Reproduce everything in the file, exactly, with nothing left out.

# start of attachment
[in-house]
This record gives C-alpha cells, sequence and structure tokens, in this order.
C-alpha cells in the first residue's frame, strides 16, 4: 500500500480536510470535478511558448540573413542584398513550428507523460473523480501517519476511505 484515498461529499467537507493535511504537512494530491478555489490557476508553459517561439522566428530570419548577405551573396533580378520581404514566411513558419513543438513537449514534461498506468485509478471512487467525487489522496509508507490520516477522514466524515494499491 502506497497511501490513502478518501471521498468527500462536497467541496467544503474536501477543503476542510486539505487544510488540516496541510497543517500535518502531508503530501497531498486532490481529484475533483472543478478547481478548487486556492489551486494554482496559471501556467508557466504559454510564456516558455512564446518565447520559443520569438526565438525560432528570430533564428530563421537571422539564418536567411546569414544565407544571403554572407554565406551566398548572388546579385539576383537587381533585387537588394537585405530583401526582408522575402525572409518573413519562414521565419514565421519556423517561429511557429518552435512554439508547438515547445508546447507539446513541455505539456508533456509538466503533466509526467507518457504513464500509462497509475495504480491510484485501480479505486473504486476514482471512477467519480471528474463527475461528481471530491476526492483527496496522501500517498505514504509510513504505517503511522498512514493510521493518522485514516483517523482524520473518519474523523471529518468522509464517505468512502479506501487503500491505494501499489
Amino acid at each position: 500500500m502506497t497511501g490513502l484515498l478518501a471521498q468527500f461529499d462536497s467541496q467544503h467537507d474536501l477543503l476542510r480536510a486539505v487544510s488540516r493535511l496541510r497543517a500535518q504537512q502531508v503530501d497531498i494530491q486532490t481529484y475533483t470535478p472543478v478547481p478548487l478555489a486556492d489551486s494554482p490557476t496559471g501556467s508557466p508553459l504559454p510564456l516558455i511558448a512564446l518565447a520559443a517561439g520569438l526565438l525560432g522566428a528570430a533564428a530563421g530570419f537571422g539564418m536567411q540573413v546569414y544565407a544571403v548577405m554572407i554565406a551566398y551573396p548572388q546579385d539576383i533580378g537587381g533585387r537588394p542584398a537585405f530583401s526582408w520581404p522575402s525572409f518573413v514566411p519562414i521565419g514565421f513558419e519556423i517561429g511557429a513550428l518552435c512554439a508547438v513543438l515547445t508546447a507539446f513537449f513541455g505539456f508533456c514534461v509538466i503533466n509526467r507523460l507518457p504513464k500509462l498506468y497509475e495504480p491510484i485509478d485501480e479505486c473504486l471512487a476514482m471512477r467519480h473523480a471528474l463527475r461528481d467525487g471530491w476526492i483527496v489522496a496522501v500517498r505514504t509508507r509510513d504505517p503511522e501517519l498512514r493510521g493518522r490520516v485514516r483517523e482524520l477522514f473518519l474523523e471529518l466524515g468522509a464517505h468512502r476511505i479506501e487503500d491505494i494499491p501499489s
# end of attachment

[in-house]
This record gives C-alpha cells, sequence and structure tokens, in this order.
C-alpha cells in the first residue's frame, strides 16, 4: 500500500480536510470535478511558448540573413542584398513550428507523460473523480501517519476511505 484515498461529499467537507493535511504537512494530491478555489490557476508553459517561439522566428530570419548577405551573396533580378520581404514566411513558419513543438513537449514534461498506468485509478471512487467525487489522496509508507490520516477522514466524515494499491 502506497497511501490513502478518501471521498468527500462536497467541496467544503474536501477543503476542510486539505487544510488540516496541510497543517500535518502531508503530501497531498486532490481529484475533483472543478478547481478548487486556492489551486494554482496559471501556467508557466504559454510564456516558455512564446518565447520559443520569438526565438525560432528570430533564428530563421537571422539564418536567411546569414544565407544571403554572407554565406551566398548572388546579385539576383537587381533585387537588394537585405530583401526582408522575402525572409518573413519562414521565419514565421519556423517561429511557429518552435512554439508547438515547445508546447507539446513541455505539456508533456509538466503533466509526467507518457504513464500509462497509475495504480491510484485501480479505486473504486476514482471512477467519480471528474463527475461528481471530491476526492483527496496522501500517498505514504509510513504505517503511522498512514493510521493518522485514516483517523482524520473518519474523523471529518468522509464517505468512502479506501487503500491505494501499489
Amino acid at each position: 500500500m502506497t497511501g490513502l484515498l478518501a471521498q468527500f461529499d462536497s467541496q467544503h467537507d474536501l477543503l476542510r480536510a486539505v487544510s488540516r493535511l496541510r497543517a500535518q504537512q502531508v503530501d497531498i494530491q486532490t481529484y475533483t470535478p472543478v478547481p478548487l478555489a486556492d489551486s494554482p490557476t496559471g501556467s508557466p508553459l504559454p510564456l516558455i511558448a512564446l518565447a520559443a517561439g520569438l526565438l525560432g522566428a528570430a533564428a530563421g530570419f537571422g539564418m536567411q540573413v546569414y544565407a544571403v548577405m554572407i554565406a551566398y551573396p548572388q546579385d539576383i533580378g537587381g533585387r537588394p542584398a537585405f530583401s526582408w520581404p522575402s525572409f518573413v514566411p519562414i521565419g514565421f513558419e519556423i517561429g511557429a513550428l518552435c512554439a508547438v513543438l515547445t508546447a507539446f513537449f513541455g505539456f508533456c514534461v509538466i503533466n509526467r507523460l507518457p504513464k500509462l498506468y497509475e495504480p491510484i485509478d485501480e479505486c473504486l471512487a476514482m471512477r467519480h473523480a471528474l463527475r461528481d467525487g471530491w476526492i483527496v489522496a496522501v500517498r505514504t509508507r509510513d504505517p503511522e501517519l498512514r493510521g493518522r490520516v485514516r483517523e482524520l477522514f473518519l474523523e471529518l466524515g468522509a464517505h468512502r476511505i479506501e487503500d491505494i494499491p501499489s